Dr Diwan Singh Kalepani museum off Chandigarh By Rajiv Shah  Did Netaji Subhas Chandra Bose ignore the massacre carried out by the Japanese army in Andaman and Nicobar islands during the Second World War? It would seem so, if one goes by the account of Mohinder Singh Dhillon, who authored a book in memory of his father, 'A Titan in the Andamans, Dr Diwan Singh Kalepani'. Dr Diwan Singh was tortured to death by the Japanese soldiers in the cellular jail in Andaman in 1944.

A golden goose, GoI bent on selling LIC 'for pittance' without consulting stakeholders

By Thomas Franco*  In spite of strong opposition from all sections of the society, the Finance Minister (FM) recently asked her Ministries to speed up Life Insurance Corporation (LIC) Initial Public Offer (IPO). Does she realise that this can lead to collapse of the economy over a period of time because LIC is a golden goose which is giving golden eggs regularly to the economy, development projects and providing social security to the majority of the marginalised people of this country.

Sweden-backed study: India won't achieve 2030 UN goals, officials can't recognise SDG

By Rajiv Shah  A Swedish Society for Nature Conservation (SSNC)-sponsored study, carried out by the advocacy group Consumer Unity & Trust Society (CUTS) India, seeking to analyse the United Nation's Sustainable Development Goal (SDG) No 12, Responsible Consumption and Production (RCP), has regretted, it is "very unlikely" India will achieve any of the targets of SDG 12 by 2030 "unless some serious measures are taken by the government to reverse the present trend."

Modi's Gujarat 'ignores' India's biggest donor of Azad Hind Fauj, Dhoraji's Habib Sheth

By Dr Hari Desai* One surely feels happy that the statue of Netaji Subhas Chandra Bose is being installed near the India Gate in New Delhi. Every Indian and even Netaji’s 79-year-old daughter Prof Anita Bose Pfaff feels happy about the statue at the most important area of the capital. In an interview with an Indian TV, Anita, who is a German citizen, mentions that she thinks if not Netaji’s only Mahatma Gandhi’s statue should have been there. She may be aware that there existed a plan to install life-sized statue of the Father of the Nation at that place.  Even after differences with Mahatma Gandhi and Sardar Patel which led Netaji to leave the Indian National Congress, Bose was the first person to call Mahtma Gandhi Father of the Nation on July 6,1944 in his Ragoon Radio broadcast, and sought Bapu’s blessings as the Supreme Commander of the Indian National Army (INA). Till 1968 there was statue of King George V at India Gate. It was removed and placed in the Coronation Park, New Del

Savarkar 'opposed' Bhagat Singh's, Netaji's dream of India, supported British war efforts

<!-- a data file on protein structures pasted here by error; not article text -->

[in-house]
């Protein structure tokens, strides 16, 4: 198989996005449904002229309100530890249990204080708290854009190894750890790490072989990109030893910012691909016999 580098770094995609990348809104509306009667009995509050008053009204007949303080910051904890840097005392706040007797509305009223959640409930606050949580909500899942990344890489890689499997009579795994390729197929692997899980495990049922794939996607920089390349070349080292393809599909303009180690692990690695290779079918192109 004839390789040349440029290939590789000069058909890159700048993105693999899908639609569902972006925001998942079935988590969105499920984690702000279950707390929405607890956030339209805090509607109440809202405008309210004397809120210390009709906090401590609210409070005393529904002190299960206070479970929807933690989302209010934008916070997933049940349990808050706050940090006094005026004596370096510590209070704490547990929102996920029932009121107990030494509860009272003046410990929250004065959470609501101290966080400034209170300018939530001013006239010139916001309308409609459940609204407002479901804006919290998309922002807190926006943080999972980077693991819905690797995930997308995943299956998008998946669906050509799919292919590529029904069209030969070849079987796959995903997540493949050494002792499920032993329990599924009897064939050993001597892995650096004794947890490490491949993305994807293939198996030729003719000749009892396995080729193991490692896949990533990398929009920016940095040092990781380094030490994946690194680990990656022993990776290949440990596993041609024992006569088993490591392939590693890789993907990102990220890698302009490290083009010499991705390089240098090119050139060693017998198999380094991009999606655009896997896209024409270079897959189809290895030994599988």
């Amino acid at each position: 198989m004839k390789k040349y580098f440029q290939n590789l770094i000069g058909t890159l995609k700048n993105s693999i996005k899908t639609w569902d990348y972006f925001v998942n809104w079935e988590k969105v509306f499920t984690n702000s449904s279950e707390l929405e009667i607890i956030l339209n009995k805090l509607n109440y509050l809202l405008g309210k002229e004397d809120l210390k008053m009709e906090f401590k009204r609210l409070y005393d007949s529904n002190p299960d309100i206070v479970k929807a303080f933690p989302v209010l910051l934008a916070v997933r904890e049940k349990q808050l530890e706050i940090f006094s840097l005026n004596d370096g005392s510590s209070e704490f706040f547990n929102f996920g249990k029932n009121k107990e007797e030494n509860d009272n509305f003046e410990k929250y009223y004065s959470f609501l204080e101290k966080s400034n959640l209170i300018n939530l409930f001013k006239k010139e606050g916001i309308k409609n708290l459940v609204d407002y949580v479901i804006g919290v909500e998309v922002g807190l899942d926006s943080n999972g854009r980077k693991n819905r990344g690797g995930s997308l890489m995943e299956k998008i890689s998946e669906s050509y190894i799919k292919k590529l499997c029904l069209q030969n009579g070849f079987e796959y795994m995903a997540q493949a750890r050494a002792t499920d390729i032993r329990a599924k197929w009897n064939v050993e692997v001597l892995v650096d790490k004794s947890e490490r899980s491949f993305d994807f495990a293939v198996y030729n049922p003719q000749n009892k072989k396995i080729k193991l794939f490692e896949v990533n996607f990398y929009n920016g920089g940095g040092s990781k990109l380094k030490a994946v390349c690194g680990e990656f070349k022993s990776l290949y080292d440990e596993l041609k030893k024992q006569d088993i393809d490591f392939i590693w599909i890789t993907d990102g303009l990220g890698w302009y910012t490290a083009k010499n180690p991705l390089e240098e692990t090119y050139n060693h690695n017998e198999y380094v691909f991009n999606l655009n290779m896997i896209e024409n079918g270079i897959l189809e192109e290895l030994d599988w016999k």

By Shamsul Islam* In a shocking development, the student wing of the RSS put the busts of martyrs Bhagat Singh and Subhash Chandra Bose with Savarkar's on one pedestal at the University of Delhi late in the night on August 20, 2019. Bhagat Singh sacrificed his life for a socialist-democratic-secular republic and Netaji raised Azad Hind Fauj (INA) consisting of people of all religions and regions for armed liberation of India.

Why Church in India today needs a Rutilio Grande, martyred for stance on social justice

By Fr Cedric Prakash SJ*  For the people of El Salvador, January 22, 2022 will be more than just a red-letter day. Three of their sons, Jesuit Fr Rutilio Grande and his two lay associates 72-year-old Manuel Solorzano and 15-year-old Nelson Rutilio Lemus (and Italian Franciscan missionary Fr Cosme Spessotto who was also martyred) will be beatified in San Salvador.

Swami Vivekananda's views on caste and sexuality were 'painfully' regressive

By Bhaskar Sur* Swami Vivekananda now belongs more to the modern Hindu mythology than reality. It makes a daunting job to discover the real human being who knew unemployment, humiliation of losing a teaching job for 'incompetence', longed in vain for the bliss of a happy conjugal life only to suffer the consequent frustration.

'Dargah site was a temple': Claim in Gujarat following post-Babri verdict demands in UP

By Rajiv Shah  Will Gujarat also see demands to replace mosques and dargahs with Hindu temples? It would seem so, if a new fact-finding team conclusion is any indication. Apprehending the “danger” of communal conflagration, it has cited the claim on a 15th century dargah was originally a Hindu temple – allegedly quite on line with what has been happening in UP following the Supreme Court verdict on Babri Mosque.

Is it time to celebrate India's 'improved' sex ratio? Reasons to question NFHS data

By Aditi Chaudhary*  The recently published National Family Health Survey (NFHS) factsheet brought cheers amongst the public and the government. With Child Sex ratio (number of females per 1000 males in the age group 0 - 6 years) and overall sex ratio (the total number of females per 1000 males), both showing an improvement, NFHS-5 (2019-21) got applauded by all around.